The Board of Education in Atlanta, Georgia has unanimously approved a new charter school, reports The Atlanta Journal-Constitution, which overrides the superintendent’s recommendation against starting new charters. The Atlanta Classical Academy, a K-8 charter school in Buckhead, will be launched in the 2014-2015 school year.
Superintendent Erroll Davis requested that the board not approve new charter schools while the Georgia Supreme Court is considering whether they can be required by Atlanta Public Schools to help pay off a pension debt of more than $500 million. Charter schools do not participate in the pension system.
Board members said they did not want to reject a high-quality school for financial reasons. “I’m very uncomfortable with denying it for that reason,” said board member Cecily Harsch-Kinnane. “I do think we need to address the unfunded pension issue; I don’t think this is the time to do it.”
According to Davis, the school district’s independently managed charter schools should contribute toward paying off a pension debt that has been building for more than 30 years. He said it is not fair that payments come from traditional schools without charter schools pitching in.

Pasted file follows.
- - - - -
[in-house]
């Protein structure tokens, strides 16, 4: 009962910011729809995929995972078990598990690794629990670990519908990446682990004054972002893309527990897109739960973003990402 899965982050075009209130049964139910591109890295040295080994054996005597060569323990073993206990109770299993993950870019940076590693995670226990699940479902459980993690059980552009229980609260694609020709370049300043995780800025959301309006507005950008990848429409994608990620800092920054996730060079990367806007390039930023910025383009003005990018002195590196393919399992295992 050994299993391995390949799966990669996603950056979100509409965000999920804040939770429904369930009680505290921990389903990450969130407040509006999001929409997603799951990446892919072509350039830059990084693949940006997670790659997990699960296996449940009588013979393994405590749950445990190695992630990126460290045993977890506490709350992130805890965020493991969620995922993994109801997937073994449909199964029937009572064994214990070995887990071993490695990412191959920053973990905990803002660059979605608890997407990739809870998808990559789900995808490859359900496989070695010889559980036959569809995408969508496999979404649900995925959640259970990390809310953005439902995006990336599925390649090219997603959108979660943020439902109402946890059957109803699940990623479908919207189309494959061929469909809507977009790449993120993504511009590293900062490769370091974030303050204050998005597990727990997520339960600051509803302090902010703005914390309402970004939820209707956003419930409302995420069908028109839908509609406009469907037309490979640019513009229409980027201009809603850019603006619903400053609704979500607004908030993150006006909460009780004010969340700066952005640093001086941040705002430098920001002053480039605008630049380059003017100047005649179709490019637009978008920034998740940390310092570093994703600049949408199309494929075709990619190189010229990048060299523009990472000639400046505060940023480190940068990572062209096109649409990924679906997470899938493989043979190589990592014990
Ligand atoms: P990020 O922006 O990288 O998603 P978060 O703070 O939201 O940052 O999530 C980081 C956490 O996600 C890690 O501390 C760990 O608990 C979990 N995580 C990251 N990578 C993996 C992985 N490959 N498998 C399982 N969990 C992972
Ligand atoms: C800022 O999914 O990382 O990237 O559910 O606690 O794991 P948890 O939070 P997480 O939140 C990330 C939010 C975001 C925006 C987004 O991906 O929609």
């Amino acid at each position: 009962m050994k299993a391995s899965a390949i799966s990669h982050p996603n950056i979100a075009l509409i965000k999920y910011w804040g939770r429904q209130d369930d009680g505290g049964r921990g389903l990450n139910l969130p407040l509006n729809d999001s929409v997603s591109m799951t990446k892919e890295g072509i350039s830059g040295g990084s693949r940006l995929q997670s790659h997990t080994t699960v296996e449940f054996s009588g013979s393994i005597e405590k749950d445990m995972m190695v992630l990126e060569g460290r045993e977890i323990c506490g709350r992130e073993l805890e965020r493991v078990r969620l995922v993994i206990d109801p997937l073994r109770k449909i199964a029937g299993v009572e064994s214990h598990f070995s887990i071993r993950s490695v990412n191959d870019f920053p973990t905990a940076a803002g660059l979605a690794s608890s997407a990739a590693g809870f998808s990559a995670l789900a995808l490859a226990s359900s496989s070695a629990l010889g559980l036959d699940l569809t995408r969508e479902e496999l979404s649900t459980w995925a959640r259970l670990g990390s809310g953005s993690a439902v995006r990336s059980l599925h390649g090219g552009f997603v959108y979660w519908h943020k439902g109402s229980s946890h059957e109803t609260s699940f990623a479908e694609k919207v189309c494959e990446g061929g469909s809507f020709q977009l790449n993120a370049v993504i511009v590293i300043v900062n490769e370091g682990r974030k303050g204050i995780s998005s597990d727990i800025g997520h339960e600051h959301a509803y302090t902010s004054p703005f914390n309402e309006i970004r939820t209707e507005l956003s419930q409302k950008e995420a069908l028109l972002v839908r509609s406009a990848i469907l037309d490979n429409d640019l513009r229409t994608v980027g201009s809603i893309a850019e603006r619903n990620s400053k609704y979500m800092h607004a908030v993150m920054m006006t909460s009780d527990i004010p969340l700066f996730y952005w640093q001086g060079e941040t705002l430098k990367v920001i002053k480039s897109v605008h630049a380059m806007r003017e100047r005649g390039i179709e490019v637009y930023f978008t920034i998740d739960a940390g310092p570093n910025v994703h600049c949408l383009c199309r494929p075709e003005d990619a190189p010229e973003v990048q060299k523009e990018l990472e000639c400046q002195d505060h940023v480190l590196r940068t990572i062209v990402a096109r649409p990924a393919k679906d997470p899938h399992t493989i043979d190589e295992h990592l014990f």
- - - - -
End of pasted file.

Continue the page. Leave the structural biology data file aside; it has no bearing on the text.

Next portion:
“The problem has to be solved. I’m comfortable because Atlanta Classical Academy is not the root of the problem,” Davis said. “I do want to point out that we can’t keep marching down this path.”
But charter schools do not agree with Davis. In court, charter schools have argued that they were founded years after the school system accumulated its pension debt, and their funding cannot be reduced to help pay it off.
“It is your duty to consider charter school petitions on their merits,” said Beth Beskin, whose two children attended Morris Brandon Elementary, in comments to the board. “The proper remedy is not to summarily reject all petitions for start-up charter schools.” Another parent, Barbara Simpson, said she opposed the creation of Atlanta Classical Academy because charter schools pull students and resources from traditional schools. “Parents should have choices, but we must understand those choices come to be as a result of traditional schools that need improvement,” Simpson said.
During the current school year, the school district is scheduled to pay a total of $48.5 million toward the unfunded pension liability.
The Atlanta Board of Education, which establishes and approves the policies governing the Atlanta Public School system, consists of nine members, representing six geographical districts and three “at-large” districts. One person is elected per district to represent the schools in a given district for a four-year term, according to the board’s website.